August: Heat Stroke – A Dangerous and Avoidable Condition
During the hot summer months in southern
Exertional heat stroke occurs when people are exercising in excessively warm conditions and they become overheated to the point where their body cannot cool down effectively.
Classic heat stroke usually affects the very young and elderly. Older people are especially vulnerable since they are less able to notice the heat and their bodies do not cool down efficiently.
Some of the most common symptoms are: flushed skin, fever of 106 degrees or higher, seizures, headache, rapid pulse, and unconsciousness. As the body and brain heat, disorientation and confusion can also occur.
Too much clothing, dehydration and overexposure to very warm temperatures can be a dangerous combination.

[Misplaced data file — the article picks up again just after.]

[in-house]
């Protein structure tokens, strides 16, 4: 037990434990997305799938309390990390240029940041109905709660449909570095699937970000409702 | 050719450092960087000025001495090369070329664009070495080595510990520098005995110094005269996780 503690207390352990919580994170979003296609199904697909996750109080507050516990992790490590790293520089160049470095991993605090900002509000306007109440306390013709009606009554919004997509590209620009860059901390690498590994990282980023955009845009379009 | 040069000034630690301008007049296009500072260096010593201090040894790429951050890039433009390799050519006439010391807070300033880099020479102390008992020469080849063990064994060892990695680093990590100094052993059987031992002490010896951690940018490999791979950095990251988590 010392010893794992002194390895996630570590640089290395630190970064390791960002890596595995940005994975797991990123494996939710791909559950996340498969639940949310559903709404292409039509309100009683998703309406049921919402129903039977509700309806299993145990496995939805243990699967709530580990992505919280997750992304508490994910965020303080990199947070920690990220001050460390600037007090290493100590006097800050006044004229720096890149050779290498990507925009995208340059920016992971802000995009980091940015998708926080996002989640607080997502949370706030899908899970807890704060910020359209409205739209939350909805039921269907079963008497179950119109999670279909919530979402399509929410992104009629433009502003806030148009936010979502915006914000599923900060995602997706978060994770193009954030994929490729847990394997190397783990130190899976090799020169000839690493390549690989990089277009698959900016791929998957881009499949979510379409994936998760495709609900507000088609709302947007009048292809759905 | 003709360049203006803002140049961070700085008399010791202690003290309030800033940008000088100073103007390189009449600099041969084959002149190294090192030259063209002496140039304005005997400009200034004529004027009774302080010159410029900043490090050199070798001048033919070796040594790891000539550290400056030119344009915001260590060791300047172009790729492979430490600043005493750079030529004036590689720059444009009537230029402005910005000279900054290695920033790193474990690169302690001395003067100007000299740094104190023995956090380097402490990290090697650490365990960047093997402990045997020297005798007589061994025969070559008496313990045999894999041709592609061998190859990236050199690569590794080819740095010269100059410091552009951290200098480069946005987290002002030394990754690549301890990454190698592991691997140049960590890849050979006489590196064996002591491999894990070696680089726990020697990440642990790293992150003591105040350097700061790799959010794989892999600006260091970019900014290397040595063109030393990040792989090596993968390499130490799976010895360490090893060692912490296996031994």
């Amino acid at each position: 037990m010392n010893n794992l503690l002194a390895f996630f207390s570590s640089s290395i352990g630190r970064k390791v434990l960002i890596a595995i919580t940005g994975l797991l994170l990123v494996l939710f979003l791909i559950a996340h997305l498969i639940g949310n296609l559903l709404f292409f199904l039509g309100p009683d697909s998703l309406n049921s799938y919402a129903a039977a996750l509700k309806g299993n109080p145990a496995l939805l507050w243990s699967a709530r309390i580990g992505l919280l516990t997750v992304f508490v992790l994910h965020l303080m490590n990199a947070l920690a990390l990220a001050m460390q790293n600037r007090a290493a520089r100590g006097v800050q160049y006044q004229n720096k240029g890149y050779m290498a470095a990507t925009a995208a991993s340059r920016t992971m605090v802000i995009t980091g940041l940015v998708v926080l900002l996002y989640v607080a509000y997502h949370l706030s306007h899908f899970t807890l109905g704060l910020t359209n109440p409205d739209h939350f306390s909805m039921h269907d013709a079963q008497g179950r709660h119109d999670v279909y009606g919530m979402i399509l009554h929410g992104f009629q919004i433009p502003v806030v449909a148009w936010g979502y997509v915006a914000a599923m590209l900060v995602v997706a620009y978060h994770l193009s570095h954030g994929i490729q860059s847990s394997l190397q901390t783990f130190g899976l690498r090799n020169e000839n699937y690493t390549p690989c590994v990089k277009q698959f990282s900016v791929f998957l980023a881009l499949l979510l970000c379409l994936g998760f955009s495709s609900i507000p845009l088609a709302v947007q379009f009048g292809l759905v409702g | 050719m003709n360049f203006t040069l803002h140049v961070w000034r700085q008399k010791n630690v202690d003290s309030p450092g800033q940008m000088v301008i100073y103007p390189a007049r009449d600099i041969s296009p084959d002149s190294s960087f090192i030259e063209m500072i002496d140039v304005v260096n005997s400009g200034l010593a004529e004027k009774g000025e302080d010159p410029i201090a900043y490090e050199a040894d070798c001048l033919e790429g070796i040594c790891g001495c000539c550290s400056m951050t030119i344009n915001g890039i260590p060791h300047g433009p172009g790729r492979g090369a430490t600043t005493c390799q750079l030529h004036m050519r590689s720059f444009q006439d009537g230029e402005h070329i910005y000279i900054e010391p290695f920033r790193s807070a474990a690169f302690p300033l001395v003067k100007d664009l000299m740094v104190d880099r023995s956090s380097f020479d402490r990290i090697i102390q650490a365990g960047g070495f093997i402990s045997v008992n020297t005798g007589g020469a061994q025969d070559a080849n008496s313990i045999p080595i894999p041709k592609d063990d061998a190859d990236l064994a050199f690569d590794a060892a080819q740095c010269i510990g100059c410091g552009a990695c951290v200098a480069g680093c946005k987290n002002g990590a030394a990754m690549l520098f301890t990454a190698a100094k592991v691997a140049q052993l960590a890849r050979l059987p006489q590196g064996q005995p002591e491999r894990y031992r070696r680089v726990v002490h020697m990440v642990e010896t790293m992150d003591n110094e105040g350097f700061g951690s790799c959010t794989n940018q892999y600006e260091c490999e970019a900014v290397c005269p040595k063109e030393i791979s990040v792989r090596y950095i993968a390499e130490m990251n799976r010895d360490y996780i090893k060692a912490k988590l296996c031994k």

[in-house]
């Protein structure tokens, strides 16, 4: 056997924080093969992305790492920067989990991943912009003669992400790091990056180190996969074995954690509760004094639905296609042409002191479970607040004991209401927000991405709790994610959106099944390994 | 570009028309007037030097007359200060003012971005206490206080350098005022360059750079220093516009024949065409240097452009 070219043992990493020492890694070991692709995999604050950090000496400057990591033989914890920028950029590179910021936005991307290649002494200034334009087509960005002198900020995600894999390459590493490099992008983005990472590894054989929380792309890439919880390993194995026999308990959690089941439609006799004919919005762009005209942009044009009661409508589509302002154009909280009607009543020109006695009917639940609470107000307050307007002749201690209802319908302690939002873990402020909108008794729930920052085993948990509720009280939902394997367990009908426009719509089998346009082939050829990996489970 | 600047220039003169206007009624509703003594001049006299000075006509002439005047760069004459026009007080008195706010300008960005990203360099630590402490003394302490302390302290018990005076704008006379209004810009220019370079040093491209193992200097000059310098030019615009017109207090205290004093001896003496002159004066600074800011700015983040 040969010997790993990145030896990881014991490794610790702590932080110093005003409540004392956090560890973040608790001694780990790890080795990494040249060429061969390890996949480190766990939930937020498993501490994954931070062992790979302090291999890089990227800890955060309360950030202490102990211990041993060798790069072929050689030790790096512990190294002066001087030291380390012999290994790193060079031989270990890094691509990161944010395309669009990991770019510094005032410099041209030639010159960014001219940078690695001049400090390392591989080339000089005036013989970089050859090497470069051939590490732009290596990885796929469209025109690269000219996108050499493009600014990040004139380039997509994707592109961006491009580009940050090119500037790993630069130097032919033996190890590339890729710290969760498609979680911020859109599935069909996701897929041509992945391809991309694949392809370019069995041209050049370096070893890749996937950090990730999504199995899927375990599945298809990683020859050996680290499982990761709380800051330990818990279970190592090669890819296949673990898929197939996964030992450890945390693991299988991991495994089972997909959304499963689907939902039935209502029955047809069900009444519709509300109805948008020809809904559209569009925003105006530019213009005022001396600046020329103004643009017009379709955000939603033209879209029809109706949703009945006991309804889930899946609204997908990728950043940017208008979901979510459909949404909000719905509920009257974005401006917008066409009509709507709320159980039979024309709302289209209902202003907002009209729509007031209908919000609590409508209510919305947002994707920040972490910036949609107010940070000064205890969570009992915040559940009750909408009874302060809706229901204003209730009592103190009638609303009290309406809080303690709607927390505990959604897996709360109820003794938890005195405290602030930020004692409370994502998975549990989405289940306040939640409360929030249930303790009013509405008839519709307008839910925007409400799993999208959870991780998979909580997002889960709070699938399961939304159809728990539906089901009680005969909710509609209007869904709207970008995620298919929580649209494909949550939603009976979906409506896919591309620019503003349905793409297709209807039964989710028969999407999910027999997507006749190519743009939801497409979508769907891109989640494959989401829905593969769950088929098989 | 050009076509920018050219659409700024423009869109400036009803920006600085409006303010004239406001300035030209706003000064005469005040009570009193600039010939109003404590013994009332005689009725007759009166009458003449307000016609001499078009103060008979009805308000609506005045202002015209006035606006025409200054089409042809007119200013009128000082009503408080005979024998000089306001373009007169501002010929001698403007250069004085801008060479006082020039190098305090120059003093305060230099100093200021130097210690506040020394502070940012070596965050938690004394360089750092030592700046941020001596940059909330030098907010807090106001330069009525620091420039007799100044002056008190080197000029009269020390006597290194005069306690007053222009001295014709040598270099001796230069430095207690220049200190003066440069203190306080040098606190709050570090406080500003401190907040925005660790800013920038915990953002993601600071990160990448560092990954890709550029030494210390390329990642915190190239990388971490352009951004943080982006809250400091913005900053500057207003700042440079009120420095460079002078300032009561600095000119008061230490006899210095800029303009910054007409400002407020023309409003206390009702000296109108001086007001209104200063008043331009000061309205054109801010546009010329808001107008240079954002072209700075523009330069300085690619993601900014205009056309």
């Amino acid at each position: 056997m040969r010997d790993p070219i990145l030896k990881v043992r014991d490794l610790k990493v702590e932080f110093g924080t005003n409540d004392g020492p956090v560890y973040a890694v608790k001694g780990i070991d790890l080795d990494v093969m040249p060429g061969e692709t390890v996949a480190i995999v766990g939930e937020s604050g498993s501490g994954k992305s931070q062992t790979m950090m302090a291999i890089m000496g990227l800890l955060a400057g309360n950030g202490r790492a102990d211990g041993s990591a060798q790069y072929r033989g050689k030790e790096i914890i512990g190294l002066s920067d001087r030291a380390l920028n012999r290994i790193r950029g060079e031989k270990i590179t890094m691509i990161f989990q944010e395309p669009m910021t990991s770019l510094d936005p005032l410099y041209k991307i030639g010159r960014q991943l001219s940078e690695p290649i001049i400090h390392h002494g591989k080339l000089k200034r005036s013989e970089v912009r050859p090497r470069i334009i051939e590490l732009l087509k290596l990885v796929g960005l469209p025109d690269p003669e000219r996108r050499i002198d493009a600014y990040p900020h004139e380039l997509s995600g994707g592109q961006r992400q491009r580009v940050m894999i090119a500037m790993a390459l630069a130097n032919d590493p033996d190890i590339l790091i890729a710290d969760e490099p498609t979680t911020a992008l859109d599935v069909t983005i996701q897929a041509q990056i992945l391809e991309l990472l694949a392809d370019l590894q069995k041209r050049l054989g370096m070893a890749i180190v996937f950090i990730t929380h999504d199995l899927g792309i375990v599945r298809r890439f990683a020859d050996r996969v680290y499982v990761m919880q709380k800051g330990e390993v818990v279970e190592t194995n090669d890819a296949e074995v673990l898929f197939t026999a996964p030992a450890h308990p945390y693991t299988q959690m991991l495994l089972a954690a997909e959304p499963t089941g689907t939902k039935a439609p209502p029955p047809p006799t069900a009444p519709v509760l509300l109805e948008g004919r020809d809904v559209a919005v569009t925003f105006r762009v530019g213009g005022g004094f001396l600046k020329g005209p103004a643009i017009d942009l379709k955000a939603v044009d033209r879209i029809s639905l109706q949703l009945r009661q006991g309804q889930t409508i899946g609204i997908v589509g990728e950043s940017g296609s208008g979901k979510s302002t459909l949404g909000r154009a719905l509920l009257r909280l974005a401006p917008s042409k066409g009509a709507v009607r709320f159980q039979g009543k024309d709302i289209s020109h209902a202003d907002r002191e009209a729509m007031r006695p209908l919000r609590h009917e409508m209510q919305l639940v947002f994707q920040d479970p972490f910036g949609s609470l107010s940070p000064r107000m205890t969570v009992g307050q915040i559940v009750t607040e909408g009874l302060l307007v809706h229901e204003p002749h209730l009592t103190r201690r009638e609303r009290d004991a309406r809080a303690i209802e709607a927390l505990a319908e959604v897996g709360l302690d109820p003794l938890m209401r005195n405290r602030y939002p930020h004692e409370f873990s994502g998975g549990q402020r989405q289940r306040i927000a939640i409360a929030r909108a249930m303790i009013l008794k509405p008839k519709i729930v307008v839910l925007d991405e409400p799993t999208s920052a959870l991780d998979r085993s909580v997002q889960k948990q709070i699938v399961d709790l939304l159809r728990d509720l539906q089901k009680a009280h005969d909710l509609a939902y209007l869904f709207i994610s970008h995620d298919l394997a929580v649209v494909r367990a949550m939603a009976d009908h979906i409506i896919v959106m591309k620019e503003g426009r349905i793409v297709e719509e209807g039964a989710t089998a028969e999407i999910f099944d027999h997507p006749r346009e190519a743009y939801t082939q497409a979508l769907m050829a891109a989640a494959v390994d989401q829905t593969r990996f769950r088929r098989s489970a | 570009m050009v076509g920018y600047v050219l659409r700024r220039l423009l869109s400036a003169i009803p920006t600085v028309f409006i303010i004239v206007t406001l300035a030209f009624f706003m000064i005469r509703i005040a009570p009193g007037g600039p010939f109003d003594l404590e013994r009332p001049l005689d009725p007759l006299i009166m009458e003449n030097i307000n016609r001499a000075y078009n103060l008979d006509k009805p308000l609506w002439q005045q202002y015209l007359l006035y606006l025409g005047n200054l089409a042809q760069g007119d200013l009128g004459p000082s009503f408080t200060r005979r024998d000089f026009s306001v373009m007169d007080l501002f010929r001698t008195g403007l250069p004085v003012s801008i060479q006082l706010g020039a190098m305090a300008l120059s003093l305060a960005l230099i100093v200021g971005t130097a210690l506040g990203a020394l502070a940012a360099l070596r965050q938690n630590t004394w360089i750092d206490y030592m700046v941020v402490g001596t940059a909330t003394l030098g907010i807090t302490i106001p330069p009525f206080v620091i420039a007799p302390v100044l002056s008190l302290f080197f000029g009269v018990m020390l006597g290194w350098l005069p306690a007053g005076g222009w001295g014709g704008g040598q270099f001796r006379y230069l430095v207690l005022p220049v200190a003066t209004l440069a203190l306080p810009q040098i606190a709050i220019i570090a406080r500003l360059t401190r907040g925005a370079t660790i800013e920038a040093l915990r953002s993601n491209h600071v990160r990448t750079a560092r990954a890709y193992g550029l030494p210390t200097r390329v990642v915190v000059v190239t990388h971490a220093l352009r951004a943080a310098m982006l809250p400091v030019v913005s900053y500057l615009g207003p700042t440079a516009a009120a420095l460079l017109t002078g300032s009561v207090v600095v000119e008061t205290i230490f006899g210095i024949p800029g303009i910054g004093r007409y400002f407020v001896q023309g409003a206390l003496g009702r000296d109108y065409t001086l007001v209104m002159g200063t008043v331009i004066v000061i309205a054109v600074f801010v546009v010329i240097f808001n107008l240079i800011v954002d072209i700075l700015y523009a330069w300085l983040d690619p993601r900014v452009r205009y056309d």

Prevention and Treatment:
The best course of action is to prevent heat stroke in the first place. By staying in cool ventilated places out of the hot sun and assuring proper fluid intake (water is best), most people at risk can prevent heat stroke. Remember, the very young and elderly are most vulnerable, so using an umbrella to avoid the sun and staying in doors during very hot days are good suggestions. If air-conditioning is not available, use fans to keep air circulating.
By: Linda Doerflein, RN, BS